A cavalcade of tendencies /ESTON analysis/

Demand outstripping supply, an abundance of liquid capital. A narrow supply of quality real estate, slowing yield compression. Great volume transactions, effects of the American mortgage crisis.
These concepts, characterizing investment property trends, are often to be read nowadays. But do a few short sentences describing the current tendencies of the investment market say it all? According to Eston’s experience this is less and less the case.

The accelerating economy and the commercial property market, showing signs of development, attracted real estate investors to Hungary throughout the nineties; still, for some years, due to the lack of proper supply, significant activity was visible on the class B and C markets only. Following this era, the demand and the capital to spend well exceeded quality supply for years, and first class A transactions had to wait a long time. Development activity accelerated by the turn of the century, reflecting the maturing of the real property market; and, following class A office buildings, logistics parks dominated the annual investment volume for a while. Capital, competing for adequate investment opportunities, has recently turned to retail properties (e.g. shopping centers, retail chains and other retail parks); thus, throughout the preceding years, this property type became overrepresented in the terms of the value of closed deals. Thanks to continuous appreciation, several premises have been already sold for the second time (e.g. Science Park, Alkotás Point); beside this, the class B and C segments have also shown signs of higher investor activity.

Between 2004 and 2007, even the interest-increasing wave set by ECB, which influences the cost of financing, could not hamper the continuous yield compression on this less-transparent market. However, pace of yield decrease has slowed significantly. (As such, the rate of return on owner’s capital has dropped remarkably in the last three years, due to a more expensive financing.) Actual average yields vary between 6-8%; high-end real estates with unique features have already been reported at a narrow 6%, while average rate of return stays between 8-10% for class B and C premises.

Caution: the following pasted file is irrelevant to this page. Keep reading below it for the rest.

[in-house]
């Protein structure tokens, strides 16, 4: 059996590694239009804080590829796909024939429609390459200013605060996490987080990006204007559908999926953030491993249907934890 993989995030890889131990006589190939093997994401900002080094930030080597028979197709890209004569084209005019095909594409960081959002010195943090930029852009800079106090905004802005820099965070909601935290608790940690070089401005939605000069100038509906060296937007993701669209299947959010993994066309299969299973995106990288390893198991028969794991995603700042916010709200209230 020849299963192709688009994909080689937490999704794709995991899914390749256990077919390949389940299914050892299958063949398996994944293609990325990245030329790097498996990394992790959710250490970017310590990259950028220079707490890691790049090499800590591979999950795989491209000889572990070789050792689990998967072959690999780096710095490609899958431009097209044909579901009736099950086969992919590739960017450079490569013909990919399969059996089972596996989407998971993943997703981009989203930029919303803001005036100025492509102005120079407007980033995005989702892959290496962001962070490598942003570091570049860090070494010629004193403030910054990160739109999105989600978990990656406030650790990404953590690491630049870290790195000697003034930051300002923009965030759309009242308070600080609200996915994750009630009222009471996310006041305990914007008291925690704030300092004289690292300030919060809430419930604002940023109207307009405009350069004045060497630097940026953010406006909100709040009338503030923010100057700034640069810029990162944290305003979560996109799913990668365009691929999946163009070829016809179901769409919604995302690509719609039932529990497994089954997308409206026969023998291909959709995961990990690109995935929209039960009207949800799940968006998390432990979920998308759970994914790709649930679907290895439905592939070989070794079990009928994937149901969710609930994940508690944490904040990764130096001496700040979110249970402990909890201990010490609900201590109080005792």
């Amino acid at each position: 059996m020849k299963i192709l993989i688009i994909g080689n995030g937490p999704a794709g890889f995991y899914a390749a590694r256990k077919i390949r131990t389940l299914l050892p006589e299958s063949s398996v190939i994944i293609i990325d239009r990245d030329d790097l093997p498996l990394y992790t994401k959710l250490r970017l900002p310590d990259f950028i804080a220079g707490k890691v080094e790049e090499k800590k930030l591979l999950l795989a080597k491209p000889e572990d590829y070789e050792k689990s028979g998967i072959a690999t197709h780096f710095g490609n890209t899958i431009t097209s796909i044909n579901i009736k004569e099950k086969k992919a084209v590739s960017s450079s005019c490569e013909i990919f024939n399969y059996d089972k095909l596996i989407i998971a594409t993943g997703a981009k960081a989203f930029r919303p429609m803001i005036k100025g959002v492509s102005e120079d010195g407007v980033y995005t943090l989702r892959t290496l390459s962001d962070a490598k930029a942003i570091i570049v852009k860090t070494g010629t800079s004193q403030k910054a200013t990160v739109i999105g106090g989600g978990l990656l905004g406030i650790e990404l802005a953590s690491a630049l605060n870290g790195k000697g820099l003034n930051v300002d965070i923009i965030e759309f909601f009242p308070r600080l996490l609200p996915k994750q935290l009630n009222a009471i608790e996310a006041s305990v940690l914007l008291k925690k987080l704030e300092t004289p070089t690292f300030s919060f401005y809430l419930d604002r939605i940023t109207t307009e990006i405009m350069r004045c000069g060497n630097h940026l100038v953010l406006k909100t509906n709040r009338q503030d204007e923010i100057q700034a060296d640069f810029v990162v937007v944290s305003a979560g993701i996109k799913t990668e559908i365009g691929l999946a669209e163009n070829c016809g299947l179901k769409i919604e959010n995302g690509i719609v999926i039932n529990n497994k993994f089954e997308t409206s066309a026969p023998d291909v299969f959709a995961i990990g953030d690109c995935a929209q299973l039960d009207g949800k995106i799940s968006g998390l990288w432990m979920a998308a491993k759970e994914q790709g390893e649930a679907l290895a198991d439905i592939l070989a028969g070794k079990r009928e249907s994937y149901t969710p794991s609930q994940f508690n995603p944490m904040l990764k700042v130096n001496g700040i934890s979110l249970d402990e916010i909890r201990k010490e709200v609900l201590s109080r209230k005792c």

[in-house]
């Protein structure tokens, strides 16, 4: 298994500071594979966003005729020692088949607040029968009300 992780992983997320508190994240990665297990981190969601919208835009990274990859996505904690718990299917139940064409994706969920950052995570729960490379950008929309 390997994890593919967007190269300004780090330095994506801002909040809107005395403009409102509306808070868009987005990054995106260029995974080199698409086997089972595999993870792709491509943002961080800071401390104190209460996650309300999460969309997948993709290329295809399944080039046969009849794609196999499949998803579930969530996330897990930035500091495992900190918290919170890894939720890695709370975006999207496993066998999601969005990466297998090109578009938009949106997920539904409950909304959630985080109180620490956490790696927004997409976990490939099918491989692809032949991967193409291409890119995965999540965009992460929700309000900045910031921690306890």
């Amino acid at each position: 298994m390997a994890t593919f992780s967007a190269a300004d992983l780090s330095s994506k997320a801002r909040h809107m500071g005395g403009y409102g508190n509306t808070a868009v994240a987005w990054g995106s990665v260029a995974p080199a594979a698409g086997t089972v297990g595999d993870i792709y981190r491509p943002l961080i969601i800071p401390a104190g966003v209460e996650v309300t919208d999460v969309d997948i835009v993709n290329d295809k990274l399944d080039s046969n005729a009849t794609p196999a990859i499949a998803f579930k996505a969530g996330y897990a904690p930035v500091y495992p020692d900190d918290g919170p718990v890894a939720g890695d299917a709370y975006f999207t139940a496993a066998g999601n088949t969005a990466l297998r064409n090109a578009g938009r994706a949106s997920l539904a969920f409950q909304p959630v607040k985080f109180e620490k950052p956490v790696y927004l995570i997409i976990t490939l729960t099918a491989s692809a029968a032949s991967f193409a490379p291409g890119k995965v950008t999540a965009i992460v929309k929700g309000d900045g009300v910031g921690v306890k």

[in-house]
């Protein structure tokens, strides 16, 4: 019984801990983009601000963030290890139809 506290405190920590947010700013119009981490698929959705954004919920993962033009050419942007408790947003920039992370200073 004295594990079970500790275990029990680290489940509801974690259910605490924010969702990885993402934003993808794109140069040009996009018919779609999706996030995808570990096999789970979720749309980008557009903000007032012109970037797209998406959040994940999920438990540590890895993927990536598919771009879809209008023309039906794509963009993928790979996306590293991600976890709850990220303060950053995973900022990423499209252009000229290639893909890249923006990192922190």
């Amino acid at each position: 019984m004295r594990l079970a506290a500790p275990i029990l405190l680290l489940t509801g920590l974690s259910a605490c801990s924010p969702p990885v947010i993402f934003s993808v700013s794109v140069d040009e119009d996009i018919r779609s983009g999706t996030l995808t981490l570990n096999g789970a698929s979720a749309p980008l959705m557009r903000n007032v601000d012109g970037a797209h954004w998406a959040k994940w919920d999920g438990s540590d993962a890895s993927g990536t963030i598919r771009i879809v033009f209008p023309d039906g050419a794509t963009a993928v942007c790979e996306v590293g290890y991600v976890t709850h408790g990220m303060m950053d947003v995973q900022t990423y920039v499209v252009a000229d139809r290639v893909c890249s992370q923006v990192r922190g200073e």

An effect of the American mortgage-crisis is the escalating cost of financing in Europe, which is reasoned by the continuous increase in EURIBOR over the last years. This and the effects of the strict terms affect mostly those investment funds operating with a high leverage. Risk taking, and willingness to buy at once, of such organizations has already notably decreased, those investing with a high credit ratio have even withdrawn from some segments.

The increasing cautiousness of investors and temporal leaps in development on some segments all lead to a structural change in investment transactions: dominance of forward purchase deals will expectedly ease this year.

2007 brought a new record in the total volume of property investment transactions; investment volume of the preceding years could almost double, to over EUR 1.9 billion. Regarding the majority of the market yields bottomed, according to most of the researches; still, if some unique properties come to the market their pricing may break away from the average.